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Young musician loses battle with cancer

Scott Jordan Schipper came from a musical background, so it was no surprise when he picked up his first saxophone in the seventh grade and never put it down.

"He just fell in love with it and played it all through high school, junior college and studied music in Long Beach," said his mother, Joyce Schipper. "Performing to him was never a job, it was his passion. The act of performing was a part of who he was."

Mr. Schipper died on Dec. 28, 2013 after a two year battle with cancer. He was 29.

Born in Santa Rosa, he grew up in Petaluma. He was active in sports, the Boys and Girls Club and was selected the Argus-Courier Newspaper Boy of the Year in 1996.

"His great grandmother on his dad's side was a trained opera singer who brought her piano over the Oregon Trail," said Schipper. "His grandmother on my side had a bachelor's degree in music. It seems to have just trickled down from there. His dad and I both have music degrees."

During high school, Mr. Schipper was active in the band, jazz band, United Anglers and was voted Most Valuable Player of Casa Grande High School's tennis team in 2002 during his senior year. He attended Santa Rosa Junior College focusing on his music and graduated with an associated arts degree. He attended California State University, Long Beach before joining Mystic Roots and going on tour with Pato Banton. He joined the Santa Cruz-based band Thrive in 2010, and played with the band until shortly before his death.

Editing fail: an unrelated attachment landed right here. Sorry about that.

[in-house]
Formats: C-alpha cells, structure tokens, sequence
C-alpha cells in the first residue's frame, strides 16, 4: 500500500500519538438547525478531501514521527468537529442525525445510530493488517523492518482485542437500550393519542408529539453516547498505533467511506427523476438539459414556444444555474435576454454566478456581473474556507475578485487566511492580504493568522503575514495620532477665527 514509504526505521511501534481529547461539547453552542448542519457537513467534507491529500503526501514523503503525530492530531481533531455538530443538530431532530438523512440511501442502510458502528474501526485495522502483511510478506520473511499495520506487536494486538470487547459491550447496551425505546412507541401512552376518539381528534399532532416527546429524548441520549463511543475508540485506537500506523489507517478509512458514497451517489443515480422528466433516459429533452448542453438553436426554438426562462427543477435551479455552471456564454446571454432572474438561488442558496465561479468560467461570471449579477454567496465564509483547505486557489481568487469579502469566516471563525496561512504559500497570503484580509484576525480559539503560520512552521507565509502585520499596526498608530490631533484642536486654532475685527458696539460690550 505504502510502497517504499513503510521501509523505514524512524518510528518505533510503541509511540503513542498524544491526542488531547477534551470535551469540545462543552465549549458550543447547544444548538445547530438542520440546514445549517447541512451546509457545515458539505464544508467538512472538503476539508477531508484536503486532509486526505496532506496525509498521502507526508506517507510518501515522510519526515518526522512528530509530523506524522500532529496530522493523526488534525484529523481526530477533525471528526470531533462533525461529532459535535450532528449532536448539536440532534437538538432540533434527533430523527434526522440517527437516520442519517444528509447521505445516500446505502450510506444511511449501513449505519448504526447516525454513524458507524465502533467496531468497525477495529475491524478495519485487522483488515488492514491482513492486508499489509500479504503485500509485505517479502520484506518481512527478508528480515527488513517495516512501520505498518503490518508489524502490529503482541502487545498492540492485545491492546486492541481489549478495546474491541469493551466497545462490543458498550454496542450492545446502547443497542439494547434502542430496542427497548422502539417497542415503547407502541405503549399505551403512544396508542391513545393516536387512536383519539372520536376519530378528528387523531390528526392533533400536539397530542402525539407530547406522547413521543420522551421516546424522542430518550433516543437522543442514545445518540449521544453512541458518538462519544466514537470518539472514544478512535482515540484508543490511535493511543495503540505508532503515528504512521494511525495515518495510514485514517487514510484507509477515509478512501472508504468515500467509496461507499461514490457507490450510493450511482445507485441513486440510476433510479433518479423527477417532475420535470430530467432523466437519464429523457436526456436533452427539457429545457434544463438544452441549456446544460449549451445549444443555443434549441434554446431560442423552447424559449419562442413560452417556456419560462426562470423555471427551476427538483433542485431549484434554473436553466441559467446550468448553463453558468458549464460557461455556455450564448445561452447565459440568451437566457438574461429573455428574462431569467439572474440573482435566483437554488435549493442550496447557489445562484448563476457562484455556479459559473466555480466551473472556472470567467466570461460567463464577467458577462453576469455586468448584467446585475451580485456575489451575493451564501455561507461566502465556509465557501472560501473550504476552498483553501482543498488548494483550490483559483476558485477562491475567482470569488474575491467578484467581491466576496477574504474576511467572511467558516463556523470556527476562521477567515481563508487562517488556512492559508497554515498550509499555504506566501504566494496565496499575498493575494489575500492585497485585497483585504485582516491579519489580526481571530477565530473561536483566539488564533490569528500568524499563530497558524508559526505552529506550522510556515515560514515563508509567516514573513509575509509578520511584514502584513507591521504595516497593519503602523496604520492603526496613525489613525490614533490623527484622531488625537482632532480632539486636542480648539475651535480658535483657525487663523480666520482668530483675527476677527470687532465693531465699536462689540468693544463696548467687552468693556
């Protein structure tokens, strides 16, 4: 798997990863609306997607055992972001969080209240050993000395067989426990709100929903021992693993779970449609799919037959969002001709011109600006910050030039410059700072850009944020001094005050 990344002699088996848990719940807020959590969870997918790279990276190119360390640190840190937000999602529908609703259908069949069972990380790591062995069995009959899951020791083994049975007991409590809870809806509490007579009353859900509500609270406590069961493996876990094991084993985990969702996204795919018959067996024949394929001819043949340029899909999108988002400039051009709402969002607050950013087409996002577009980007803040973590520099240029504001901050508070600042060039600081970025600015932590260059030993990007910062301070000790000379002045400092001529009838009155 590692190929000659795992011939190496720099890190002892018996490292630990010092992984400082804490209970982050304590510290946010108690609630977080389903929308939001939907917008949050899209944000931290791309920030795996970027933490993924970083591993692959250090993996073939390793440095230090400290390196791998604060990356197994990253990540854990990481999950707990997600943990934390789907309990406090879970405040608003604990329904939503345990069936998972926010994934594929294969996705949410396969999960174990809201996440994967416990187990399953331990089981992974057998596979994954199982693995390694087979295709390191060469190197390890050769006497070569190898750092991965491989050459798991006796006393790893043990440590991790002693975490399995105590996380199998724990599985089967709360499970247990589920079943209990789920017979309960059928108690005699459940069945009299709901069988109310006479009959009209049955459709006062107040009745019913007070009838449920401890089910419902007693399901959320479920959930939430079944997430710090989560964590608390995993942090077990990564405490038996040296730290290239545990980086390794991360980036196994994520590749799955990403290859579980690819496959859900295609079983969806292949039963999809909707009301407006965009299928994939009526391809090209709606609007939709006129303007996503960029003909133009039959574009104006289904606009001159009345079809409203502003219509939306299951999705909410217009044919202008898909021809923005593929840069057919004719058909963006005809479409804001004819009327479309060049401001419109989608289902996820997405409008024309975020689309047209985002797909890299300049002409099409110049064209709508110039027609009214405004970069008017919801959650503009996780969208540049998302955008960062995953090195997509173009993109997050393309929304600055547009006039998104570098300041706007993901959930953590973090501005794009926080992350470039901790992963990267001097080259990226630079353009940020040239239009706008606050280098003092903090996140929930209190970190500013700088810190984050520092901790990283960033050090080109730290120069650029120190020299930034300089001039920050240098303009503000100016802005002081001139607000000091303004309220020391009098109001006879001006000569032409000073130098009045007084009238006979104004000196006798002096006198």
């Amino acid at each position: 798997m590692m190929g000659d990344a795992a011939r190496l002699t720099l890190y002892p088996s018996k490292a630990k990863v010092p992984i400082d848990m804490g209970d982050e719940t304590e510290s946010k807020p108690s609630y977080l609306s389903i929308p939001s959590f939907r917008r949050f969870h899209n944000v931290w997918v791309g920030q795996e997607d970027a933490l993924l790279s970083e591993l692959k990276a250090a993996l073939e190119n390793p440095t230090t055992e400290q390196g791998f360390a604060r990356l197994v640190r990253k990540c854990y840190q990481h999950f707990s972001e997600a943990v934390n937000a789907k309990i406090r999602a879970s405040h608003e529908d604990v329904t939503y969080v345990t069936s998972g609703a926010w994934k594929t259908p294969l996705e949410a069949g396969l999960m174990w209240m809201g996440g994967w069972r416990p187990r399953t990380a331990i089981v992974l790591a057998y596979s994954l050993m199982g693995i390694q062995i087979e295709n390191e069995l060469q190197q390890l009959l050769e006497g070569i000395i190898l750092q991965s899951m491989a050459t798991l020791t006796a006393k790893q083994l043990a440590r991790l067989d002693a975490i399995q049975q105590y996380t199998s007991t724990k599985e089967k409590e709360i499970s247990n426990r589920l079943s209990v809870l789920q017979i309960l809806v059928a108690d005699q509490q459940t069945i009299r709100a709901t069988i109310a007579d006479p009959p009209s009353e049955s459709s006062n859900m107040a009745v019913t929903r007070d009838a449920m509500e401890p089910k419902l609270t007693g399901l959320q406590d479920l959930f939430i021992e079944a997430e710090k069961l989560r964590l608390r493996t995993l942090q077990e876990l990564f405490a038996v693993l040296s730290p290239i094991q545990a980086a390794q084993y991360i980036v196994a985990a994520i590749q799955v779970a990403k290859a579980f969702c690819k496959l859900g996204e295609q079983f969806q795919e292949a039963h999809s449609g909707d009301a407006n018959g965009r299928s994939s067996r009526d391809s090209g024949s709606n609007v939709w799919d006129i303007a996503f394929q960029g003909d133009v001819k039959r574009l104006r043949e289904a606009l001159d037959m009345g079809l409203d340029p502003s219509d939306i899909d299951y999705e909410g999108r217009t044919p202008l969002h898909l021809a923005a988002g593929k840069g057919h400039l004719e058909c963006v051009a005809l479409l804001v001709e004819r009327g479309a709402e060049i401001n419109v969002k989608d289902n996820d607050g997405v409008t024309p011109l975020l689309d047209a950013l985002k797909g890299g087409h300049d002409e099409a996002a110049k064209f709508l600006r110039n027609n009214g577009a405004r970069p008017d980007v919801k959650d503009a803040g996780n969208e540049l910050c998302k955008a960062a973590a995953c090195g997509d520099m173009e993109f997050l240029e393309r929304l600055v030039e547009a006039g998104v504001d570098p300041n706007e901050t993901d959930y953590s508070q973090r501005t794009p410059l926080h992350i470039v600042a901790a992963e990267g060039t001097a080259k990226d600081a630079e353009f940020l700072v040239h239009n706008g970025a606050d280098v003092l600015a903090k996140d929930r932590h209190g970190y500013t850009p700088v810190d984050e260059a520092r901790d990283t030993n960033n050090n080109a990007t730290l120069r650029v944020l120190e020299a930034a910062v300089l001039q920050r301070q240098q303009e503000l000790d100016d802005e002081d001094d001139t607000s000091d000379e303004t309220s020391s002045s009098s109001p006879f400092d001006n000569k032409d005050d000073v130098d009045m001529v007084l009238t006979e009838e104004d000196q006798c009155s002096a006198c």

Within a month of his cancer diagnosis, Mr. Schipper founded the non-profit organization "Unify to Thrive" to support cancer awareness and education for young adults, as well as cancer research through St. Judes Children's Hospital.

"He definitely kept a positive attitude throughout his illness," said his mother. "His personality lit up the room, and people connected with him as a result, both in music and later on during his illness."

Mr. Schipper connected with young cancer patients all over the United States, providing encouragement and an empathetic ear. He started chat rooms and support groups for people in their 20s with cancer, and tried to have face-to-face meetings with people in the area who needed support. He also went to local high schools to speak to teens about his illness, how he was dealing with it and placed an emphasis on cancer awareness and education for young people.

Mr. Schipper can be heard playing on Thrive's latest album, "Relentless." His bandmate Andrew Forgy will continue to run Unify to Thrive and hopes to organize benefit concerts in Petaluma and Santa Cruz in the near future.


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